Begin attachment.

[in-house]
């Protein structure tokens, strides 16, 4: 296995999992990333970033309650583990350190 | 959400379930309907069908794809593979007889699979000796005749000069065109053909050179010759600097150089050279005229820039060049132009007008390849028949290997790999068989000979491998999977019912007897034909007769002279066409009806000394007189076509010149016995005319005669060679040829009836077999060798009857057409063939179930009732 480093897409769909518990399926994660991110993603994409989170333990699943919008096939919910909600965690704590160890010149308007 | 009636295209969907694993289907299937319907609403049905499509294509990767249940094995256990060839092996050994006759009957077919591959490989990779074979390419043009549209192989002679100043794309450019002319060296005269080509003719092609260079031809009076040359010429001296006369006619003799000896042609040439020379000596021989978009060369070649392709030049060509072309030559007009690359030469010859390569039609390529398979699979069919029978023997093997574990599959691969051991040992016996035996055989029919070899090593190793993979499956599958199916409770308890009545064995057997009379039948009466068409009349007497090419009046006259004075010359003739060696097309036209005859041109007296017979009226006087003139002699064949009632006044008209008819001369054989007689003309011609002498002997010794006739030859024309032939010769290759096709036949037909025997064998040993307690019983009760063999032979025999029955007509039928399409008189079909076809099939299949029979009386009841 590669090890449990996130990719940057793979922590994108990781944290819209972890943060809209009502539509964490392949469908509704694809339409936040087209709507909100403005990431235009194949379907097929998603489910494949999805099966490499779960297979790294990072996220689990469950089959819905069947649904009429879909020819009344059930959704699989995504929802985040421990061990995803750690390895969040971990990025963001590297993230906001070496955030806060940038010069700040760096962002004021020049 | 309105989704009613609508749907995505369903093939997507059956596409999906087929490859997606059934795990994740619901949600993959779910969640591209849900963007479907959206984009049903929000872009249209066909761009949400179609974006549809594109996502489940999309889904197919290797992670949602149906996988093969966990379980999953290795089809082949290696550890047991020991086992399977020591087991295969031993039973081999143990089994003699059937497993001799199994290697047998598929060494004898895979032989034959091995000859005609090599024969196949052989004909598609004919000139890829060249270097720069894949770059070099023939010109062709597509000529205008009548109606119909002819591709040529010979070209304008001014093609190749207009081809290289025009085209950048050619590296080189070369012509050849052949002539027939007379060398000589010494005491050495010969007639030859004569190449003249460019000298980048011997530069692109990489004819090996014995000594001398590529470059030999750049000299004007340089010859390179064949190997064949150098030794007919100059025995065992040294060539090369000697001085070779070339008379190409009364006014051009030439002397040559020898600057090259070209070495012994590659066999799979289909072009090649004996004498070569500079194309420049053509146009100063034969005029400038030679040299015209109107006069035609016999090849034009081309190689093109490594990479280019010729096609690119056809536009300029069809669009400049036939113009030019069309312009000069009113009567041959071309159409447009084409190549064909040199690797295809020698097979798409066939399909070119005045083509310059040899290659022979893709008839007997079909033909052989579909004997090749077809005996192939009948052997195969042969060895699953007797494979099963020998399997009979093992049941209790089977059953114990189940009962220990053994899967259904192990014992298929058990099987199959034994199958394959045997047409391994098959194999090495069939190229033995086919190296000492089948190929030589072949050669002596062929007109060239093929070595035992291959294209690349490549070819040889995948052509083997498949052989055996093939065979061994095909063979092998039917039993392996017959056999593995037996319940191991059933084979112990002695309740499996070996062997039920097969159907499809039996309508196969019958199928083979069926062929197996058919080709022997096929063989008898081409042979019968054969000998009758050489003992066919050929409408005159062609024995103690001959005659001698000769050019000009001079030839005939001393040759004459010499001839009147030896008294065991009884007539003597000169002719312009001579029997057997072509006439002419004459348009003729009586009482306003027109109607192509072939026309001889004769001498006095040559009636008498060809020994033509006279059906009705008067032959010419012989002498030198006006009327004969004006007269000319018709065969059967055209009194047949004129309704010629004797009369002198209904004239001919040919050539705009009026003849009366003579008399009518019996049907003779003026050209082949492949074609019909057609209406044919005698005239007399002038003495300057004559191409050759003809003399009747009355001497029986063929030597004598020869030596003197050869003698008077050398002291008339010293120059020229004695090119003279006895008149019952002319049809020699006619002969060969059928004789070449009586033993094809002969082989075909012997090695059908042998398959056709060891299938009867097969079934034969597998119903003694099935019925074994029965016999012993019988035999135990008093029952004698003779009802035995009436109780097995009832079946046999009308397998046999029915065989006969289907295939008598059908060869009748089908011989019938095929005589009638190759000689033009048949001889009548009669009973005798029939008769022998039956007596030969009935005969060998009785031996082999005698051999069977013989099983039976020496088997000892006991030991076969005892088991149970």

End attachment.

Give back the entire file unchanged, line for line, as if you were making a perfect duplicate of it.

[in-house]
């Protein structure tokens, strides 16, 4: 296995999992990333970033309650583990350190 | 959400379930309907069908794809593979007889699979000796005749000069065109053909050179010759600097150089050279005229820039060049132009007008390849028949290997790999068989000979491998999977019912007897034909007769002279066409009806000394007189076509010149016995005319005669060679040829009836077999060798009857057409063939179930009732 480093897409769909518990399926994660991110993603994409989170333990699943919008096939919910909600965690704590160890010149308007 | 009636295209969907694993289907299937319907609403049905499509294509990767249940094995256990060839092996050994006759009957077919591959490989990779074979390419043009549209192989002679100043794309450019002319060296005269080509003719092609260079031809009076040359010429001296006369006619003799000896042609040439020379000596021989978009060369070649392709030049060509072309030559007009690359030469010859390569039609390529398979699979069919029978023997093997574990599959691969051991040992016996035996055989029919070899090593190793993979499956599958199916409770308890009545064995057997009379039948009466068409009349007497090419009046006259004075010359003739060696097309036209005859041109007296017979009226006087003139002699064949009632006044008209008819001369054989007689003309011609002498002997010794006739030859024309032939010769290759096709036949037909025997064998040993307690019983009760063999032979025999029955007509039928399409008189079909076809099939299949029979009386009841 590669090890449990996130990719940057793979922590994108990781944290819209972890943060809209009502539509964490392949469908509704694809339409936040087209709507909100403005990431235009194949379907097929998603489910494949999805099966490499779960297979790294990072996220689990469950089959819905069947649904009429879909020819009344059930959704699989995504929802985040421990061990995803750690390895969040971990990025963001590297993230906001070496955030806060940038010069700040760096962002004021020049 | 309105989704009613609508749907995505369903093939997507059956596409999906087929490859997606059934795990994740619901949600993959779910969640591209849900963007479907959206984009049903929000872009249209066909761009949400179609974006549809594109996502489940999309889904197919290797992670949602149906996988093969966990379980999953290795089809082949290696550890047991020991086992399977020591087991295969031993039973081999143990089994003699059937497993001799199994290697047998598929060494004898895979032989034959091995000859005609090599024969196949052989004909598609004919000139890829060249270097720069894949770059070099023939010109062709597509000529205008009548109606119909002819591709040529010979070209304008001014093609190749207009081809290289025009085209950048050619590296080189070369012509050849052949002539027939007379060398000589010494005491050495010969007639030859004569190449003249460019000298980048011997530069692109990489004819090996014995000594001398590529470059030999750049000299004007340089010859390179064949190997064949150098030794007919100059025995065992040294060539090369000697001085070779070339008379190409009364006014051009030439002397040559020898600057090259070209070495012994590659066999799979289909072009090649004996004498070569500079194309420049053509146009100063034969005029400038030679040299015209109107006069035609016999090849034009081309190689093109490594990479280019010729096609690119056809536009300029069809669009400049036939113009030019069309312009000069009113009567041959071309159409447009084409190549064909040199690797295809020698097979798409066939399909070119005045083509310059040899290659022979893709008839007997079909033909052989579909004997090749077809005996192939009948052997195969042969060895699953007797494979099963020998399997009979093992049941209790089977059953114990189940009962220990053994899967259904192990014992298929058990099987199959034994199958394959045997047409391994098959194999090495069939190229033995086919190296000492089948190929030589072949050669002596062929007109060239093929070595035992291959294209690349490549070819040889995948052509083997498949052989055996093939065979061994095909063979092998039917039993392996017959056999593995037996319940191991059933084979112990002695309740499996070996062997039920097969159907499809039996309508196969019958199928083979069926062929197996058919080709022997096929063989008898081409042979019968054969000998009758050489003992066919050929409408005159062609024995103690001959005659001698000769050019000009001079030839005939001393040759004459010499001839009147030896008294065991009884007539003597000169002719312009001579029997057997072509006439002419004459348009003729009586009482306003027109109607192509072939026309001889004769001498006095040559009636008498060809020994033509006279059906009705008067032959010419012989002498030198006006009327004969004006007269000319018709065969059967055209009194047949004129309704010629004797009369002198209904004239001919040919050539705009009026003849009366003579008399009518019996049907003779003026050209082949492949074609019909057609209406044919005698005239007399002038003495300057004559191409050759003809003399009747009355001497029986063929030597004598020869030596003197050869003698008077050398002291008339010293120059020229004695090119003279006895008149019952002319049809020699006619002969060969059928004789070449009586033993094809002969082989075909012997090695059908042998398959056709060891299938009867097969079934034969597998119903003694099935019925074994029965016999012993019988035999135990008093029952004698003779009802035995009436109780097995009832079946046999009308397998046999029915065989006969289907295939008598059908060869009748089908011989019938095929005589009638190759000689033009048949001889009548009669009973005798029939008769022998039956007596030969009935005969060998009785031996082999005698051999069977013989099983039976020496088997000892006991030991076969005892088991149970």